Fistula on the gums


Gum fistula


A fistula on the gum is a non-naturally preexisting connection between an internal cavity (e.g. the Tooth root tip) and the gums. In the case of a gum fistula, a distinction must generally be made between the internal and external fistula. In the case of the gingival fistula, there is an external fistula.

General information on gingival fistula

A fistula on the gum is usually a tube-like connection between a small cavity in the area of ​​the tooth root tip and the surface of the gum. The affected patients usually have chronic inflammatory processes in a tooth. In addition, suppuration in the area of ​​the tooth root tip can lead to the formation of a fistula on the gums.

Read more on the topic: Inflammation of the gums pus

The Fistula on the gums consists of a Fistula base, one Fistulous duct and one Opening of the fistula. Under the term "Fistula base“One understands the Origin of the fistula at the tooth root. The formation of such a fistula is a reaction of the organism to inflammatory processes in the area of ​​the tip of the tooth. By training this Fistula duct can he Removal of the purulent secretion guaranteed. A fistula on the gums can develop in both the upper and lower jaw. As a rule, the fistula duct emanating from the gums only leads to a single tooth root.

If there is a fistula on the gums typical symptoms to be watched. Most of the affected patients develop strong Swellingthat to pus-filled vesicles develop. In addition, those affected typically suffer shortly before these pus-filled blisters burst severe pain. Gum fistulas can especially common in children and young adults to be watched. The reason for this is the fact that these patients represent a risk group due to the not yet completed growth and development of the jaw and teeth. In principle, a fistula can develop on the gums even in adults. These cases are mostly chronic Infections within the oral cavity in front. In a direct comparison, however, adults are affected much less often.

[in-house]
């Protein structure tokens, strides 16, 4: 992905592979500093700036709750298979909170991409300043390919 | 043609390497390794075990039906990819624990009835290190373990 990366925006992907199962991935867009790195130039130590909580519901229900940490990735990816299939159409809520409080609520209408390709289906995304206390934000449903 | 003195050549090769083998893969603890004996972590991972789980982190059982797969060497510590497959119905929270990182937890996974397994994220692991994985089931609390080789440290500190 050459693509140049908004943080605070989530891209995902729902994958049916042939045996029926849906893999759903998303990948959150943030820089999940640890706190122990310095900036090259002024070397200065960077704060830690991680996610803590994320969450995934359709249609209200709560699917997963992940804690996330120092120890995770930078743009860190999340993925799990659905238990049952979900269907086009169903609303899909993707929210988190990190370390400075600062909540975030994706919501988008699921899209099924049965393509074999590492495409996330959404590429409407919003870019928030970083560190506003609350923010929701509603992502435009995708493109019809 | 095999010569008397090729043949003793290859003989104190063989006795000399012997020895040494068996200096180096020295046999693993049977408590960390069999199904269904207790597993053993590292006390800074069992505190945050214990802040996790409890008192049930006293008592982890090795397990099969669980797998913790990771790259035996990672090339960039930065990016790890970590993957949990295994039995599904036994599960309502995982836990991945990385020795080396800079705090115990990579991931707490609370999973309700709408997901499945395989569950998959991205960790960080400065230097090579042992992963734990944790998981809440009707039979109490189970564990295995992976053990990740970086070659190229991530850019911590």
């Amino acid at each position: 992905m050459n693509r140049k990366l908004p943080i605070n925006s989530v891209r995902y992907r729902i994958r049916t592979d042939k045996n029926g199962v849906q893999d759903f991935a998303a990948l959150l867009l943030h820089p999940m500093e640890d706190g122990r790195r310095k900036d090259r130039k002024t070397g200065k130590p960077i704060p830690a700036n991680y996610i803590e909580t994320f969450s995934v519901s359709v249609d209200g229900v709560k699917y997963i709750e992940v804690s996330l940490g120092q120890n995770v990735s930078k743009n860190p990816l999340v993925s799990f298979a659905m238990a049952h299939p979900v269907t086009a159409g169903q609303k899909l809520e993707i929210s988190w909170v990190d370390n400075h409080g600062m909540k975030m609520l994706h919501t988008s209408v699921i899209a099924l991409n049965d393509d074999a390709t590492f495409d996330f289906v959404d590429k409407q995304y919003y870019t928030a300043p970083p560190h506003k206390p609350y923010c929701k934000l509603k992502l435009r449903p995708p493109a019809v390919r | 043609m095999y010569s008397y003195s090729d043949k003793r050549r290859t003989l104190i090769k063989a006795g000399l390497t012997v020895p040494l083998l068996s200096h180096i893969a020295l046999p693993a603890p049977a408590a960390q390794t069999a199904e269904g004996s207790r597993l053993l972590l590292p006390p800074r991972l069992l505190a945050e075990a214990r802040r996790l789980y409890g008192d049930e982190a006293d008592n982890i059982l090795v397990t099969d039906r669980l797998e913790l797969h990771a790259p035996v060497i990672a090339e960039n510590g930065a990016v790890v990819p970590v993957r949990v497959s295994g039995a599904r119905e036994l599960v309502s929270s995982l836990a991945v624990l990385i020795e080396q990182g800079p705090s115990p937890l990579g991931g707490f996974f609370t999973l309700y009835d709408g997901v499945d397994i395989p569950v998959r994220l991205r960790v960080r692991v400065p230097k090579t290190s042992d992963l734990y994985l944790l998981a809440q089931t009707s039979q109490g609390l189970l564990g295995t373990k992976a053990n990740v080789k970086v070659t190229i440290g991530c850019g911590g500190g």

Gum fistula in the child

Fistulas can also develop on the milk teeth in children. Usually small blisters are visible on the gums through which some pus can come out. The cause of this fistula formation is usually an inflammation in the area of ​​the tooth root.
If a fistula is suspected in children, a dentist should be seen immediately. They can find out the cause of the fistula formation and treat it. The inflammation must be completely removed and disinfected, even in children. The course of treatment depends on the cause.

Is for example. If a caries has penetrated far into the tooth or has even reached the tooth nerve (pulp), this manifests itself in pain for the child. In this case, a deciduous root canal treatment can be performed if possible.
Furthermore, this can also be used when z. B. the tooth has died in an accident.
Depending on the severity and spread of the inflammation, the milk teeth are extracted to prevent the inflammation from spreading to the bones or other teeth.

Treatment of a gum fistula in the child

Since the enamel layer of the milk teeth as a substance is not as hard as that of the permanent teeth, they are potentially more susceptible to tooth decay. This allows tooth decay to spread more easily and quickly infect the pulp and the nerves and vessels in it. The inflammation can spread through the vessels beyond the tip of the root and often forms a fistula.

The inflammatory tissue is then therapeutically removed and the canal system rinsed and disinfected to kill the bacteria. The fistula is left in place and is not removed surgically. It forms itself back again when the bacteria are removed from the canal system and the inflammation subsides again.